I have a broader interest in the Atlantic liners in general. I’ve done extensive research work on the Lusitania -- both her life and her tragic fate in 1915; the Mauretania and Aquitania, Titanic’s two sisters, Olympic and Britannic, and the German trio from that era, Imperator, Vaterland, and Bismarck. Ships like the Empress of Ireland, Queen Mary, Queen Elizabeth, Normandie, SS United States, Andrea Doria, and so many others -- each has a different, and unique, appeal to me. Whether it’s the story of their life or the tragic fates they met, these liners just fascinate and intrigue me.

As an aside, the music from SOS Titanic, Raise the Titanic, and James Cameron’s Titanic all helped spur an enthusiasm for film scores and classical music, and even of period music from the past. 


I have an interest in history in general, although Titanic has always fascinated me.  And no, my interest does not come from the movie, but predates that by many years.  Other subjects that I have researched and published material related to are liner history and U-boat history during World War I and the First Battle of the Atlantic, the RMS Aquitania, as well as delving into some areas from World War II and my family's personal genealogy.  I’ve gotten as far back as the 1000s for one branch of my family.

5. Do you have any new Titanic-related projects in the works? If so, could you give us a sneak peak about the type of subject matter they involve?


Tad, Kent and I have a new book coming out in time for the 110th Anniversary in April 2022.  Titled “Recreating Titanic and Her Sisters: A Visual History”.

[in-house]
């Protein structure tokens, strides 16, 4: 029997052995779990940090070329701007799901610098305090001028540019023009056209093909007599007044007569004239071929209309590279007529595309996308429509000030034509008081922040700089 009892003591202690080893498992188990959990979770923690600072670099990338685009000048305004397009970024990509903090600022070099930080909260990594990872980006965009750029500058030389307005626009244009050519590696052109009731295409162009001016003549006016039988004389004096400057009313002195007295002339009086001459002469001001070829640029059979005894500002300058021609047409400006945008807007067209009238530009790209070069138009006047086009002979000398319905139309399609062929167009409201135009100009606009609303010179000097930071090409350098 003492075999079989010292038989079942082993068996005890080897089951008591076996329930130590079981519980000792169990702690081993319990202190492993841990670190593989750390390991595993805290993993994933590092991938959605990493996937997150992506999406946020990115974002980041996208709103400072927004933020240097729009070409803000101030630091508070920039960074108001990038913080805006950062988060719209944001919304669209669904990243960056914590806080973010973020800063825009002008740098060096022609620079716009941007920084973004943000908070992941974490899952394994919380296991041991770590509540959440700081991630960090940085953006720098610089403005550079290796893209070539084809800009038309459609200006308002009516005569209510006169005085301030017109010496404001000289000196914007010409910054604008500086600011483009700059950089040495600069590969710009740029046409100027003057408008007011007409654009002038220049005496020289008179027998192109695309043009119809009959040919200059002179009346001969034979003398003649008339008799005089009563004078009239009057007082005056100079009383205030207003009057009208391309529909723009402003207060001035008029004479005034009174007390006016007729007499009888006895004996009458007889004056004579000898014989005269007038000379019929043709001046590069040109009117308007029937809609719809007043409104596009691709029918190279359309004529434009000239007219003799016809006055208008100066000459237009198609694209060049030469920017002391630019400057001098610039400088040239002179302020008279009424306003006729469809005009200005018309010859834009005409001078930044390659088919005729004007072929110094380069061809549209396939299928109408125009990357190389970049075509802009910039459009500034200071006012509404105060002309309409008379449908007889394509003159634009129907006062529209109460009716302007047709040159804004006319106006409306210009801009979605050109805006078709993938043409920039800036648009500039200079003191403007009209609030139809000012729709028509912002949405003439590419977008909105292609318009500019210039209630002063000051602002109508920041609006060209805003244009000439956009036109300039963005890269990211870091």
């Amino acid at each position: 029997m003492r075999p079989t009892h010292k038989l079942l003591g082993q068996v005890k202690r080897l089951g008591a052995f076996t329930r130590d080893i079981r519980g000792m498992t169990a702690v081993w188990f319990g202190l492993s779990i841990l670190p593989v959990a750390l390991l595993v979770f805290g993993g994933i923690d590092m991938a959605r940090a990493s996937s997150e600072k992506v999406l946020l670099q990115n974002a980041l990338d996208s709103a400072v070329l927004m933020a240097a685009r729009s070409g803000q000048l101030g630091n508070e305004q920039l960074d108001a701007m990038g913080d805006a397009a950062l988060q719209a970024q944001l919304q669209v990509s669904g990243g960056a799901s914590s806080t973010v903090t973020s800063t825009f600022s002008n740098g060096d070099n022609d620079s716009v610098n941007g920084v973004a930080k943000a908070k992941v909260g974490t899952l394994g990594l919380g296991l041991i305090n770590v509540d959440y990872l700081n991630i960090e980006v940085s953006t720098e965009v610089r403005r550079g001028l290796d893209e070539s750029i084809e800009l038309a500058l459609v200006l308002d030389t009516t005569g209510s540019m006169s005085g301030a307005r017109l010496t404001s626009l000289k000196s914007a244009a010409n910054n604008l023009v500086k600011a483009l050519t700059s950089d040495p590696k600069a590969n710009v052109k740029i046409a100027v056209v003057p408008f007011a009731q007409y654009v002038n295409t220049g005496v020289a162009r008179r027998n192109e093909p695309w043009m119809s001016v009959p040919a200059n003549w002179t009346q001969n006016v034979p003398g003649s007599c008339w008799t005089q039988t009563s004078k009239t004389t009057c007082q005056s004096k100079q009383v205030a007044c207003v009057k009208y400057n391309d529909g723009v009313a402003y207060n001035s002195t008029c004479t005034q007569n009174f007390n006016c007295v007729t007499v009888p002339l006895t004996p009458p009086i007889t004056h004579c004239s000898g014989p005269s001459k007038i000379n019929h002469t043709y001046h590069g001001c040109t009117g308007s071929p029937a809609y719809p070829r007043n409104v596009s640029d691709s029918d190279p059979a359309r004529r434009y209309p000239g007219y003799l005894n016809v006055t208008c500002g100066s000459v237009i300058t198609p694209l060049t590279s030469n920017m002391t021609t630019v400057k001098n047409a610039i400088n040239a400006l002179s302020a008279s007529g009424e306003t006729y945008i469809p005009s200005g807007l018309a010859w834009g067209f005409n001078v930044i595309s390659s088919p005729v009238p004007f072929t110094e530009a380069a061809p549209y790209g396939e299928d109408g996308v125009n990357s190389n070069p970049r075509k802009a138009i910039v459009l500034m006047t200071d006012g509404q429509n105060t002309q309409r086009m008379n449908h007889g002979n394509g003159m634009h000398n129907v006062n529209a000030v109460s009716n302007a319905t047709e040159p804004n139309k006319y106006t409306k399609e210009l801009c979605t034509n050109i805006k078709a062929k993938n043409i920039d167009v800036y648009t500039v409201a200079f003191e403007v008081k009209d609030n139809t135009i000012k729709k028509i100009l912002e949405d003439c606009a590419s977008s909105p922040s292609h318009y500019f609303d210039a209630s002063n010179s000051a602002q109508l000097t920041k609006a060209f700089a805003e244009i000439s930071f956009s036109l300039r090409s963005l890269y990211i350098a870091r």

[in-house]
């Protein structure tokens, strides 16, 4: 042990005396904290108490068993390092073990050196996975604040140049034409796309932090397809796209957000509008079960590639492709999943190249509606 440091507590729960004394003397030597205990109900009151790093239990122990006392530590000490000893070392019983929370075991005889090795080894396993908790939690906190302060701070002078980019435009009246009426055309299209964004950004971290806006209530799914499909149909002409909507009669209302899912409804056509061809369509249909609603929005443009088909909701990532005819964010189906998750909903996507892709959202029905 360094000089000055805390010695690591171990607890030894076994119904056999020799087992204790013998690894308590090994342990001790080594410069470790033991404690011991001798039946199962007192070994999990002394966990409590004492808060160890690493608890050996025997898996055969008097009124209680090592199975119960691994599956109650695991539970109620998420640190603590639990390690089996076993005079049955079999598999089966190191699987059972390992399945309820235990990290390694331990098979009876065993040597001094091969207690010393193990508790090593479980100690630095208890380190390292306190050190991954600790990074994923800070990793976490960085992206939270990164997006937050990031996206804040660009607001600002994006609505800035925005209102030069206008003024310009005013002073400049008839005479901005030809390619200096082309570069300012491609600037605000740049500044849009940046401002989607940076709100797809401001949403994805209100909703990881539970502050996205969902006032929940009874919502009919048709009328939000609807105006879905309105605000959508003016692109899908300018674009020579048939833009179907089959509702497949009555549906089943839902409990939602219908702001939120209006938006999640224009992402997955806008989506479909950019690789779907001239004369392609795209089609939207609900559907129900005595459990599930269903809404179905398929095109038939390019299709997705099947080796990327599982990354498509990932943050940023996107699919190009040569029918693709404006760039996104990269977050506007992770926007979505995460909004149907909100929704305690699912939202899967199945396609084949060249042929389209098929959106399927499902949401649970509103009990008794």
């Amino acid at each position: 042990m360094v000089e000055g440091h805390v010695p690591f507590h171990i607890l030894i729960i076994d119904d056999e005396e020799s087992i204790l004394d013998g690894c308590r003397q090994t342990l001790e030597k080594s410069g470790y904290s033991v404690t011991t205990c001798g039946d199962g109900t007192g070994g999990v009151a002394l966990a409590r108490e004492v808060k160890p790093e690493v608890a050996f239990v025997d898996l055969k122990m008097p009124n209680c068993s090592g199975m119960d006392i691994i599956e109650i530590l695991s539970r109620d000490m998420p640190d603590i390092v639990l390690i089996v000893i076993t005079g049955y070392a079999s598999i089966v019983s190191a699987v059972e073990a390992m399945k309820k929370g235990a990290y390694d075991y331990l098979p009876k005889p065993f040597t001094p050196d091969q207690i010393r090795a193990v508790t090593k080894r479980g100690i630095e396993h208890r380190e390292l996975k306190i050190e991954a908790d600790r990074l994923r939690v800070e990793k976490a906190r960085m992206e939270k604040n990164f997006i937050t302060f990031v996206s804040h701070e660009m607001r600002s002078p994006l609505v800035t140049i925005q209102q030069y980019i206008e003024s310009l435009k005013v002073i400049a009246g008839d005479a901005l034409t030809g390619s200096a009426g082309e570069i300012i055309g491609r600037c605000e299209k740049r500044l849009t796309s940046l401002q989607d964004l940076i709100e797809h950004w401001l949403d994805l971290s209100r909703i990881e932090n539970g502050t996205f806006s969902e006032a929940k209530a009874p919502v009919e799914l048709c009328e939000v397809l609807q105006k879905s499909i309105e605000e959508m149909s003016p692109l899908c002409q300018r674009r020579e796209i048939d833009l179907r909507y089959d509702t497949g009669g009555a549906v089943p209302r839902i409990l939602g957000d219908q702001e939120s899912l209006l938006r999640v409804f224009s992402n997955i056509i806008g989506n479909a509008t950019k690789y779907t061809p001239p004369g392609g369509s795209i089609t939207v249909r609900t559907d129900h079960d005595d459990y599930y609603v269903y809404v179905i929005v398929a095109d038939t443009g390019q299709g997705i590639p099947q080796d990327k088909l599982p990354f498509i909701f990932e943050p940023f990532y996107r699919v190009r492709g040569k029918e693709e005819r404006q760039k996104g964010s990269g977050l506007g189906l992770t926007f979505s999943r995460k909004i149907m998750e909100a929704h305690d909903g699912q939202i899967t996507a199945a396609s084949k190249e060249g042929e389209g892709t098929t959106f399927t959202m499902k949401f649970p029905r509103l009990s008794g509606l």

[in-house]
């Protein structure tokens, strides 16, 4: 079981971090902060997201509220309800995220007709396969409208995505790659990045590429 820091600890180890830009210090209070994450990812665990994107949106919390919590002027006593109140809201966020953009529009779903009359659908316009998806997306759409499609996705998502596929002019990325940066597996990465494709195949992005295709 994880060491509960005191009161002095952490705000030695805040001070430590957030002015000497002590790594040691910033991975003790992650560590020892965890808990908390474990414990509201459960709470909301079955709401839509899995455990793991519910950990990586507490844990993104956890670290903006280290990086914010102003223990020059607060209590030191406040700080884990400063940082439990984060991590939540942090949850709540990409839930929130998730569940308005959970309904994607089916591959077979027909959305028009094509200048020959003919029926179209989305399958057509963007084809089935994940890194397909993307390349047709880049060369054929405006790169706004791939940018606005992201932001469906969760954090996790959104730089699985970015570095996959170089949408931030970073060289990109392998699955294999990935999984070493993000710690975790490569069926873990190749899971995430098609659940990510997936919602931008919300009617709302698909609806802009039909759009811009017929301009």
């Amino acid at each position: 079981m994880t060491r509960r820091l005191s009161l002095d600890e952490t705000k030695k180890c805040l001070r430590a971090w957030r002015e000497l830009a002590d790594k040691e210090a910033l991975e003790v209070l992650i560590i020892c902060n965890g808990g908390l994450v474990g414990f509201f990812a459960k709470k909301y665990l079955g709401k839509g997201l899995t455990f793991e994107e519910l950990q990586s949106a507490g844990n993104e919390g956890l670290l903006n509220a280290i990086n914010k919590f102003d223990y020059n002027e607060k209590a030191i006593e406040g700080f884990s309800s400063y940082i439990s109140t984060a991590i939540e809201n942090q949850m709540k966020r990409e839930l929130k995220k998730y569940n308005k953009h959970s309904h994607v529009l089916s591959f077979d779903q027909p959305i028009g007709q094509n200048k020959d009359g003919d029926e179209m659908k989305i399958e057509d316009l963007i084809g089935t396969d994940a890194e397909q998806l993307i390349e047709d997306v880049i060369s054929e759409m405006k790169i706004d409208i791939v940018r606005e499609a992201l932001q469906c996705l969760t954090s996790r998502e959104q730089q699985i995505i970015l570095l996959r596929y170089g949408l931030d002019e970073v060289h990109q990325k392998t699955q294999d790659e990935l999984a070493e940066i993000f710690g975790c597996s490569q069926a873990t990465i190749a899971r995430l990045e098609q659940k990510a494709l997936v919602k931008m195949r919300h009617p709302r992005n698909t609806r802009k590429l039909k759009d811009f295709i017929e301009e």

6.  From Terri Bey - “One of the subjects in the book is the coal fire. Did you write about the so-called “coal fire theory” in direct response to the “Titanic’s Fatal Fire” TV documentary, featuring Senan Molony and others?


6.  How did the seven of you contribute to creating the whole of the book? It is tremendously thought out, w/o missing anything. (from Mark Hopkins)


Modern technology has completely revised the way we are able to work on projects like this as a team. This team was quite literally spread across the globe and when some were awake, others were just headed to bed. 

However, cloud documents give access to all members in real time so that they could work on something when they were awake and it could be reviewed and/or refined by the rest of the team as soon as they were done with it. Group chats also allow for coordination and back-of-house discussions between the team members about pinning down the most difficult subjects and sharing research as it is turned up, and in determining how best to slide things together so that it makes sense to readers. 

7. As I understood the book, the slave clocks couldn’t be “adjusted” backwards—they just had to be stopped temporarily until their time was accurate again. This arrangement boggles my mind. Doesn’t it mean that for a roughly 45-minute period each night on every westbound crossing, no one on the ship (except the bridge crew who had access to the chronometers) really had any idea what “time” it actually was? Didn’t it conflict with the public notice boards that supposedly said “this clock will be set *back* at such-and-such a time”? Wouldn’t it have been more efficient to just set the clocks *ahead* 23 hours and 15 minutes (a process that I imagine would only have taken a minute or two), rather than suspending their forward movement for a whole 45 minutes? Or did I misinterpret what the authors were saying? (from James Smith)


You are correct in that the electric slave clocks could only move forward.  To set them 23 hours and 15 minutes ahead in your example would have required pulling the advancement chain on the master clock 1395 times.  It was much easier to stop the movement of the slave clocks for 45 minutes.  This took place around midnight and was expected by both passengers and crew.